Tesco has appointed two new independent directors to its board, in a bid to shore up trust among investors after the shock revelation last month that its first half profits had been overstated by £250m.
Richard Cousins, the chief exec of catering group Compass, and former Ikea boss Mikael Ohlsson will join the supermarket’s board on November 1st, the company said in a statement this morning.
The appointments are also designed to head off not-unwarranted criticism of a lack of retail experience on the board (including of boss Dave Lewis, an ex-Unilever man). The other eight non-exec directors hail from publishing, utilities, banking and politics.
Eyebrows were also raised last week over the delivery of a corporate jet worth $50m (£31.3m), which Tesco has said it will sell straight away, along with its four other private planes. The wilted cherry on top of another miserable week came when legendary long-term investor Warren Buffett said buying a 5% stake in the grocer had been 'a huge mistake'.
‘Mikael and Richard have been updated on and are wholly supportive of the steps being taken by the new management team to rebuild trust in Tesco and to focus all the resources of the business to deliver value to our customers,’ chairman Sir Richard Broadbent said.
And Broadbent will no doubt be mightily relieved to see Tesco’s shares, which have fallen more than 50% in the last year, up more than 2% to 176p in mid-morning trading. Analysts had been calling for his head after the accounting scandal, which led to the suspension of UK managing director Chris Bush and three other executives, broke.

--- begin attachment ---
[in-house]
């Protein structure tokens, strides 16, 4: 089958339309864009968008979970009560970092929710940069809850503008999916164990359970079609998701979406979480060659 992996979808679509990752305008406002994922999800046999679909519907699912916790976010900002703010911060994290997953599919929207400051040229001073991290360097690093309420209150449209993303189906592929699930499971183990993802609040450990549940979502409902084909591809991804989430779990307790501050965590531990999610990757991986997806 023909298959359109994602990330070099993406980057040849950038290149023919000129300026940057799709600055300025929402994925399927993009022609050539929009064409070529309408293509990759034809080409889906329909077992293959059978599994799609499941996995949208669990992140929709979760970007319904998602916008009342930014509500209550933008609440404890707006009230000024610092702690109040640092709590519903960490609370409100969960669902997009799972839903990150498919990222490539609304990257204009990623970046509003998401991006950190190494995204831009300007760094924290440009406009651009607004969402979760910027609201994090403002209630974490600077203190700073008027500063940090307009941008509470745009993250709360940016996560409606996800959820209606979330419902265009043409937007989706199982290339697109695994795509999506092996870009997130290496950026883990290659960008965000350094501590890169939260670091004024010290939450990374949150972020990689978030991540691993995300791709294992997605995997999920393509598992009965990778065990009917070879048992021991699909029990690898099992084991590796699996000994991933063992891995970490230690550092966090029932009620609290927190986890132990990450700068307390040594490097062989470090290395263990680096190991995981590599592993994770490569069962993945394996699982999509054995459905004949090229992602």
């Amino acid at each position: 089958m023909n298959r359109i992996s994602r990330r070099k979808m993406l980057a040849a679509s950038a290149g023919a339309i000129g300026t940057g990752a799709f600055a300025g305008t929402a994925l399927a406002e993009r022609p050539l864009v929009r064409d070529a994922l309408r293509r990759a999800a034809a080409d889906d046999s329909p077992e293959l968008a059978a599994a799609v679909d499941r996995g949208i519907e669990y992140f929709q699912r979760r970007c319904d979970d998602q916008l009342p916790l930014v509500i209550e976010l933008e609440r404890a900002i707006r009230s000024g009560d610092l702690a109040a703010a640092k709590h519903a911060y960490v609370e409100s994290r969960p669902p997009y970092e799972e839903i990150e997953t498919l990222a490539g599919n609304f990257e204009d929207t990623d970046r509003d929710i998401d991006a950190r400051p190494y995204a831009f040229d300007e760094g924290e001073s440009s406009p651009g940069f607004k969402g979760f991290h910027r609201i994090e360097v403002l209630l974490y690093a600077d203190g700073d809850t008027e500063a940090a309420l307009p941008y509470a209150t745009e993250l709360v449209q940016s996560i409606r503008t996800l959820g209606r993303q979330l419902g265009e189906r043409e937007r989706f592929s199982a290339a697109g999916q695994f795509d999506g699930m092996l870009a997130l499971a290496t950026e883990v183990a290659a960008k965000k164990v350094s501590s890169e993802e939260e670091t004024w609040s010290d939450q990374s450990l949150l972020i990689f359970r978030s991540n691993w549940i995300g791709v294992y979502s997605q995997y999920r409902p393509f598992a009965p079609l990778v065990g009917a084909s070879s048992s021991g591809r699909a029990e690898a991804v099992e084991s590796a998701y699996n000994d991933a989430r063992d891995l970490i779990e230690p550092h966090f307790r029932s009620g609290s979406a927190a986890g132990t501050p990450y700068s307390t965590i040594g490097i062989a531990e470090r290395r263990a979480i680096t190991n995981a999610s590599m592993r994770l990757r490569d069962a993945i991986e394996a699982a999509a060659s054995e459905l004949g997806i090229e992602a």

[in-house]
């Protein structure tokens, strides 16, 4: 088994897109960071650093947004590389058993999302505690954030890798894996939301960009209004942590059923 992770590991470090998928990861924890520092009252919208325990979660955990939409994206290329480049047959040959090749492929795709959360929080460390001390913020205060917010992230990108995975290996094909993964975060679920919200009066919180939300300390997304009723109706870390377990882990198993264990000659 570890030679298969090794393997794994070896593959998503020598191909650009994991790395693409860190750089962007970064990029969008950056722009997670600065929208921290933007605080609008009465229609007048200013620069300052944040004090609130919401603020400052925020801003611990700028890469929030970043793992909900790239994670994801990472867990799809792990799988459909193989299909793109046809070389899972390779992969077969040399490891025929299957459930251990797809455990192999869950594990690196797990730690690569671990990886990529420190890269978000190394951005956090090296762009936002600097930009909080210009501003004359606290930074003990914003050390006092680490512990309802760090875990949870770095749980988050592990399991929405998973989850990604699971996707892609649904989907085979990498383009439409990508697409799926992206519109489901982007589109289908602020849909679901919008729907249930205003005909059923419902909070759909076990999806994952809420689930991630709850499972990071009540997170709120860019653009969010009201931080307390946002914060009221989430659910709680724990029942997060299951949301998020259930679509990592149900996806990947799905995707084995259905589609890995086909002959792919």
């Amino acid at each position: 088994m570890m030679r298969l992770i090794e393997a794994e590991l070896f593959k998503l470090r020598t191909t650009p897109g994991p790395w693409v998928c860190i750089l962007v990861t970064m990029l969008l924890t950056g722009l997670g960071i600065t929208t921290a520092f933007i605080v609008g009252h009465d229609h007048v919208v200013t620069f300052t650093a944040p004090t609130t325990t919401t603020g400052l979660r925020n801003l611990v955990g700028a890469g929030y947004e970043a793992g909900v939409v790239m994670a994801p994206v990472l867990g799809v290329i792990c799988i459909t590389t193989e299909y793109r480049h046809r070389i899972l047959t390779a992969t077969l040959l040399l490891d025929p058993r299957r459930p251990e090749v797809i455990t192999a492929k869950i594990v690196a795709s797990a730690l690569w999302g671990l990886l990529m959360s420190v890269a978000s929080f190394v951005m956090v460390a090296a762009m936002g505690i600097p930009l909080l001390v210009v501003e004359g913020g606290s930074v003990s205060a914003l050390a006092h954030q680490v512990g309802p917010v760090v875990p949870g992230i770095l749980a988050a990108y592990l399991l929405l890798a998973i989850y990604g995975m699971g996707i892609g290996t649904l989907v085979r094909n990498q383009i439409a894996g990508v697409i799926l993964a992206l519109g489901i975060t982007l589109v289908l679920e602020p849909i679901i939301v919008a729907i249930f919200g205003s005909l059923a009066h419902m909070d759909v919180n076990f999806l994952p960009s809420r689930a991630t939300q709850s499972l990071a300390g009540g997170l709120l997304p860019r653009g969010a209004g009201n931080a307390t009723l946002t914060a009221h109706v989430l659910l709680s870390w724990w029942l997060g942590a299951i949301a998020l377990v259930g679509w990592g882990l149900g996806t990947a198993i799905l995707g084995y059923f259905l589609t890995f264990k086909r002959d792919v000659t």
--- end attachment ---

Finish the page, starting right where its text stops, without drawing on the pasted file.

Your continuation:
Source: Yahoo Finance
They have given the new appointments a cautious welcome today, though. Shore Capital analyst Clive Black said Cousins and Ohlsson are ‘very highly regarded in the investment community’.
‘When you’ve got a dysfunctional board it’s a bit like a football club in that matters in the boardroom may start to affect affairs on the pitch,’ he said. ‘When the non-executives have no experience of running a supermarket, you can see how the car crash happened.’
But investors will really be waiting to see whether Dave Lewis, who took over from Philip Clarke in September, can turn around the supermarket’s falling sales. The accounting scandal and corporate governance issues are, for now, a very unwelcome distraction.